Landlord Rights When COVID Forbearance Ends
The COVID-19 pandemic has affected everyone across the globe in some way or another, and this means that many people are unable to meet their financial obligations. Census data obtained by the U.S. government found that up to 43% of homeowners and 59% of renters lost at least some of their employment income during the pandemic. Because of this, many landlords and renters took advantage of federal COVID forbearance programs, but many people still may have questions about landlord rights once COVID forbearance ends.
If you’d like to speak to a real estate attorney and you’re located in or around Pittsburgh, Pennsylvania, reach out to me at Marc V. Taiani, Esquire and Allegheny Attorneys at Law, P.C. I serve clients in Pittsburgh, Pennsylvania, throughout the rest of Allegheny County, and the surrounding counties including, Butler, Westmoreland, Beaver, Armstrong, and Washington.
Understanding COVID Forbearance
When the pandemic hit, the federal government introduced a COVID forbearance program that renters, homeowners, and landlords could all take advantage of. Essentially, it allows a forbearance period which can pause or reduce your monthly payments temporarily. For homeowners, this means working with your lender to either come to an agreement on reduced mortgage payments or pausing your payments in full. At the end of this period, the past-due payments will be due but these can be paid back over time.
Of course, nobody expected the effects of the pandemic to last so long, and the answer to the question, “When does COVID forbearance end?” is somewhat of a moving target. Currently, this forbearance period ends on September 30, 2022, or six months past the end of the presidentially-declared COVID-19 National Emergency (currently set to end on February 28, 2023), whichever is later.
Landlords' Rights Once the Forbearance Ends
As a landlord, you may be concerned about your options at the end of this forbearance period, especially if you’re unsure that your renters will be able to stay current on their monthly payments and make up the back rent.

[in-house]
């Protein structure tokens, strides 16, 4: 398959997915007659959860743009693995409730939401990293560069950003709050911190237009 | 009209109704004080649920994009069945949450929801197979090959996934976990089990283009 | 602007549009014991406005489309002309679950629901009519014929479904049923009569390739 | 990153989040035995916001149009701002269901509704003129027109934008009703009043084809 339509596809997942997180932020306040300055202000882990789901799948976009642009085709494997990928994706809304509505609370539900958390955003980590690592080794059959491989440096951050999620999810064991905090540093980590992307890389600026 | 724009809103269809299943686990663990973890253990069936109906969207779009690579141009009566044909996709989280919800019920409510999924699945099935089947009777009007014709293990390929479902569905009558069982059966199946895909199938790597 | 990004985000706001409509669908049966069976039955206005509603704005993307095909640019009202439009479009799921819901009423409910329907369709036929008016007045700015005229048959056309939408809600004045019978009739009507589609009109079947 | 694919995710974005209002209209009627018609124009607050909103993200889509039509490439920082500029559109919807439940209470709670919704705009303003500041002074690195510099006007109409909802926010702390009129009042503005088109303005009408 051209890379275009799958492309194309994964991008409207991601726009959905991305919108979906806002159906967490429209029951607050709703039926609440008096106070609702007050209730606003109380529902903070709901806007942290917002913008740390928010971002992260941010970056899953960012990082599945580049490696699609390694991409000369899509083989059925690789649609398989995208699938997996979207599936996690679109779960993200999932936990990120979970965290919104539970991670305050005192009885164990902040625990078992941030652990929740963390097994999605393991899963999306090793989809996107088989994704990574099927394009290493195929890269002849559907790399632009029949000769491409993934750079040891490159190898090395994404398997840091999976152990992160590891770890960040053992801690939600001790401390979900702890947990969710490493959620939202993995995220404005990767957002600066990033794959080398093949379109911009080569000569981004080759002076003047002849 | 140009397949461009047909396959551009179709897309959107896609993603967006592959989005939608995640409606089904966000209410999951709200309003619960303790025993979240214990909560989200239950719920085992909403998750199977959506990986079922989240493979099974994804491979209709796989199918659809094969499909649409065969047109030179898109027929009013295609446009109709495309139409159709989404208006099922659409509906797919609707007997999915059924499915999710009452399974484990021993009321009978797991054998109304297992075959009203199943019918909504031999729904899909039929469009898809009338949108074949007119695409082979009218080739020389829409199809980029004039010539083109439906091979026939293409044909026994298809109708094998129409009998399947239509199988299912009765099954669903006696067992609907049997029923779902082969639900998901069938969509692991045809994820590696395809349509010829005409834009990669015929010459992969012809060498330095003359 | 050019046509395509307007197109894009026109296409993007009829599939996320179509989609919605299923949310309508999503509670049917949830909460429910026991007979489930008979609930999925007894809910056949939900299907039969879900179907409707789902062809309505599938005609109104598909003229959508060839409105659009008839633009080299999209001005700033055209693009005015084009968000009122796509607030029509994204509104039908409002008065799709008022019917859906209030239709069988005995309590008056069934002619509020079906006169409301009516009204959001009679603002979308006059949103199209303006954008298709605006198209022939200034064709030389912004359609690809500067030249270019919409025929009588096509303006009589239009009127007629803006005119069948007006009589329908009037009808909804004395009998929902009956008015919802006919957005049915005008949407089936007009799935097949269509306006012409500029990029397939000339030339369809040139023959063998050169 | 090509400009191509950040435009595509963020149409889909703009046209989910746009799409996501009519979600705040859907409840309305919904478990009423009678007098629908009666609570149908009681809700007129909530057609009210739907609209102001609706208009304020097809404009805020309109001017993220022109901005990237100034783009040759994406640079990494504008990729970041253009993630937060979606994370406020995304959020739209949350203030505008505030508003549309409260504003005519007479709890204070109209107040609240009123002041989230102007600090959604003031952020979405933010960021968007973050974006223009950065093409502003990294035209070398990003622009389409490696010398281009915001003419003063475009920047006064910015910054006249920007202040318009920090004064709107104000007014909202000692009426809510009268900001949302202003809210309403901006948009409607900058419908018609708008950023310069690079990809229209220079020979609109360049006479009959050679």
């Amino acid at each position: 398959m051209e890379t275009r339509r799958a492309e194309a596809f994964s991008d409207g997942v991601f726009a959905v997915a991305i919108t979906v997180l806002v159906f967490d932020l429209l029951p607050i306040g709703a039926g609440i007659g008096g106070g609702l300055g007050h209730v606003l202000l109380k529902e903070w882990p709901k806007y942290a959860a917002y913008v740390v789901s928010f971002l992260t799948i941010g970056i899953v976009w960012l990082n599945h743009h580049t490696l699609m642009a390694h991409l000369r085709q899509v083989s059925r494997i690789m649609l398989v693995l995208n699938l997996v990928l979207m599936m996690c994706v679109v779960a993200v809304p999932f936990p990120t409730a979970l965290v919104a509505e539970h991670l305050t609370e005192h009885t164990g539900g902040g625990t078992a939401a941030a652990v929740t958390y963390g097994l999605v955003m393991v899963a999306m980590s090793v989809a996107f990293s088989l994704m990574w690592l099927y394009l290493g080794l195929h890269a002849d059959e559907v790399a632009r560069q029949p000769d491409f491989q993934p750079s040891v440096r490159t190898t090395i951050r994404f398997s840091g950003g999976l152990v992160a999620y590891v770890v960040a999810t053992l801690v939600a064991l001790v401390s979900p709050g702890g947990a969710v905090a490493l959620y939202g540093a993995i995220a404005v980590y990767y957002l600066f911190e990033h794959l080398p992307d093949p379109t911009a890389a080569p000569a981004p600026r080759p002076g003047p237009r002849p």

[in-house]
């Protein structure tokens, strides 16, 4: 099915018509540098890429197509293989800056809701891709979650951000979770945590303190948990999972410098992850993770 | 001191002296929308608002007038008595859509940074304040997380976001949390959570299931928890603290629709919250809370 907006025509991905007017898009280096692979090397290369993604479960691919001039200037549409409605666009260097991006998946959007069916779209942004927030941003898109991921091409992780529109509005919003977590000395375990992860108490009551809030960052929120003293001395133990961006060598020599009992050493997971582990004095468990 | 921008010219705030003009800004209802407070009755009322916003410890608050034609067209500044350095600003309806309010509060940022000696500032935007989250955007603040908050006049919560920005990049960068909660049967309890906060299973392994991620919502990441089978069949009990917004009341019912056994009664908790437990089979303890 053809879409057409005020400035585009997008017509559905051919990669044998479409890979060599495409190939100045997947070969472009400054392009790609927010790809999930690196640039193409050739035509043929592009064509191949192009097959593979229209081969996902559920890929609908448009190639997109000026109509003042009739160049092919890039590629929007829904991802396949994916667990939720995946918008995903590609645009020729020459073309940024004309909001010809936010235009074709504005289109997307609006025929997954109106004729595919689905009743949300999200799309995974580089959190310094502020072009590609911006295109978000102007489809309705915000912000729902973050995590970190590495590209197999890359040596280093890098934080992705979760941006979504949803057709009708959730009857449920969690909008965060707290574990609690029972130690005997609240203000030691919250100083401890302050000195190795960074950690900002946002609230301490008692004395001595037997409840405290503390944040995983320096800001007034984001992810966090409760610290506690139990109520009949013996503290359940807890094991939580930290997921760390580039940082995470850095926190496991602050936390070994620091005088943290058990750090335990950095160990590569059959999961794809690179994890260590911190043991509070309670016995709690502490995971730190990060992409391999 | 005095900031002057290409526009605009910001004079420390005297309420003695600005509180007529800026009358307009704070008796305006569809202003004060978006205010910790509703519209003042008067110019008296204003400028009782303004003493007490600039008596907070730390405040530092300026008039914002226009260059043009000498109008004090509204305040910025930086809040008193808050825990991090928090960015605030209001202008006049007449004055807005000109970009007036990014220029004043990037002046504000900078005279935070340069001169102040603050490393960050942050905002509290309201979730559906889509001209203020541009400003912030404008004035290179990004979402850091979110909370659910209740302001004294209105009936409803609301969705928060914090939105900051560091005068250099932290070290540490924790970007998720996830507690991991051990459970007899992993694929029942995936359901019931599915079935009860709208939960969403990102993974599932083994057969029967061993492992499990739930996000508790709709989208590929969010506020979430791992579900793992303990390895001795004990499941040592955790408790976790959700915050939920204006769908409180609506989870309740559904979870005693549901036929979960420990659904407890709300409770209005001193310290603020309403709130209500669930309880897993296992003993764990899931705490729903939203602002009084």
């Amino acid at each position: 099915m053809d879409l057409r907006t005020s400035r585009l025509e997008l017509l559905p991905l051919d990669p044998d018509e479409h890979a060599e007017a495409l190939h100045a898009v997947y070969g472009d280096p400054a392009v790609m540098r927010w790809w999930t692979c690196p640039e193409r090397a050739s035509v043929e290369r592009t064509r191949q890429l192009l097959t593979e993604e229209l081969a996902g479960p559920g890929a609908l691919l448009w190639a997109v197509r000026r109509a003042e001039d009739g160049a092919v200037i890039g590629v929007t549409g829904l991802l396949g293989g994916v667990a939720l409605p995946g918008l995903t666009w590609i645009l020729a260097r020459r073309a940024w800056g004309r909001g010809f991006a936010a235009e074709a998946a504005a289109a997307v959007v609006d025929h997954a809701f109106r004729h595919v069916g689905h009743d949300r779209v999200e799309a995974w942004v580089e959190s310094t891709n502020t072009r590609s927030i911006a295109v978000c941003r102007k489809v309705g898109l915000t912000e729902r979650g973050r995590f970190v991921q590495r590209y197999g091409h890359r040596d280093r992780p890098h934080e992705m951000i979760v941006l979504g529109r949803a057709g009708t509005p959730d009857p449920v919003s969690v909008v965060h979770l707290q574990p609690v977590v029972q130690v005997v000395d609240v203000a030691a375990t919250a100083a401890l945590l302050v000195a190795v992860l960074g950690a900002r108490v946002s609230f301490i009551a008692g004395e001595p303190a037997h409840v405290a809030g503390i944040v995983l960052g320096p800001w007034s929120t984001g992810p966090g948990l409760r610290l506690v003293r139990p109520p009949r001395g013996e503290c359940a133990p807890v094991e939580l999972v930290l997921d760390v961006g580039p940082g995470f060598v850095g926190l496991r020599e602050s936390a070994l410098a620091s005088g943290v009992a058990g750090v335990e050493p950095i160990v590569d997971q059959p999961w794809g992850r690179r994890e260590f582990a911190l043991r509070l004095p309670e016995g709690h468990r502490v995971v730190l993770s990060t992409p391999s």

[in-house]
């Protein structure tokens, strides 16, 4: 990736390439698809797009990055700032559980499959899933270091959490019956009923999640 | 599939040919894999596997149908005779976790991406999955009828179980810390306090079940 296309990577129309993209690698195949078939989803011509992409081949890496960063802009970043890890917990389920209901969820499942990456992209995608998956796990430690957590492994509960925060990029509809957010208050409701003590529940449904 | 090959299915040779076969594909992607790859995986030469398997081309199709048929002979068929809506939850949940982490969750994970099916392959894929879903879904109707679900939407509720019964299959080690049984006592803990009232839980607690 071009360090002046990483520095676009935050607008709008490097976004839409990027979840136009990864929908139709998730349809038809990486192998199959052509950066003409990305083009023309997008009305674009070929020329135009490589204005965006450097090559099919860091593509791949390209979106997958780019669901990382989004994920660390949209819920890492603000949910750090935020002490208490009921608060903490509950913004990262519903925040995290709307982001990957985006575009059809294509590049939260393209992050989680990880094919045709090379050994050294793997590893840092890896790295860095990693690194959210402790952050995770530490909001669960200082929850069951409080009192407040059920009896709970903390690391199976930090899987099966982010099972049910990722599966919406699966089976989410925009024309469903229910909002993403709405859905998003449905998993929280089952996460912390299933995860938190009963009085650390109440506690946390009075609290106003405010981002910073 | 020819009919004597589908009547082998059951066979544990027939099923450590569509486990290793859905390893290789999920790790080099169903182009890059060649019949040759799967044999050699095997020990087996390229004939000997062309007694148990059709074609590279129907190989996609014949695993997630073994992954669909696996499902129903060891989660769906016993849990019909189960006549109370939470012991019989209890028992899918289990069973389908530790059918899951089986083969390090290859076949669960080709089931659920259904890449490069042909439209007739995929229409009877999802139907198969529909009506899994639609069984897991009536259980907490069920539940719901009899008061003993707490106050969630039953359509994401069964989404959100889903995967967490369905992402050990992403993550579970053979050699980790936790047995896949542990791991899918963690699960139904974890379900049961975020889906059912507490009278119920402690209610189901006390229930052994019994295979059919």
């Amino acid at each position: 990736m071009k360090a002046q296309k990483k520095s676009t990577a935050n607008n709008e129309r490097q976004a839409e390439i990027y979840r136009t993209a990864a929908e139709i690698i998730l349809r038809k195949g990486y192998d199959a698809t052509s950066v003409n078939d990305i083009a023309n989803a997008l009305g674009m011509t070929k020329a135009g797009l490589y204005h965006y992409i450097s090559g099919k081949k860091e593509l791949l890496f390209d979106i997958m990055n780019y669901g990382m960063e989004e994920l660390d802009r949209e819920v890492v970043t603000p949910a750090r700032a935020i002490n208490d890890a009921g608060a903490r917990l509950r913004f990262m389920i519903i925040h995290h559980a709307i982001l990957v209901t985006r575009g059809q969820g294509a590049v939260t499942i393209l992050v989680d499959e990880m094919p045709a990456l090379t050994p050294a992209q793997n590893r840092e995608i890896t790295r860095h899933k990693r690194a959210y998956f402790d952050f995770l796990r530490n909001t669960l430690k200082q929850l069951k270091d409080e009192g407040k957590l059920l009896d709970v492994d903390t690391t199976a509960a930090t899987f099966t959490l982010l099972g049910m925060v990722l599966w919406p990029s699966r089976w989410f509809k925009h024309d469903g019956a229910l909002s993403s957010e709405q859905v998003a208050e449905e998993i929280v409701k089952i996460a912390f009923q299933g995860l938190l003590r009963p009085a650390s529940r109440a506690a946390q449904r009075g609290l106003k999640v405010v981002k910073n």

As a landlord, you have the right to request past due rent from your tenants, but you cannot charge them any additional fees or extra charges. Additionally, you also must provide flexibility to your renters to set up a payment plan to cover these back payments, and you cannot force them to pay it off in one lump sum. You also may not evict your renter for non-payment without first attempting to come to a repayment agreement. If you have made earnest attempts to reach an agreement but your renter is still not able or is refusing to pay you back, you can issue a 30-day notice of eviction.
Can a Landlord Sue for Outstanding Payments?
Yes, landlords have the opportunity for suing for outstanding rent not paid during forbearance and are permitted to take their tenants to small claims court, but this should only be done with the assistance of a landlord attorney. You’ll want to work with someone who has knowledge of both federal and local laws to ensure you’re in compliance with all ordinances. Your attorney may also be able to help you negotiate with your tenant and come to a mutually agreed-upon payment plan before your case actually makes it to the courtroom.
Trusted Guidance You Can Depend On
Both renters and landlords have struggled during the last few years as they attempt to navigate their lives through a pandemic. And, even though there were programs in place that offered assistance, people are still left unsure of what their next steps should be. If you’d like to speak to an attorney about your options as a landlord in a post-pandemic world, contact me at Marc V. Taiani, Esquire and Allegheny Attorneys at Law, P.C. in Pittsburgh, Pennsylvania.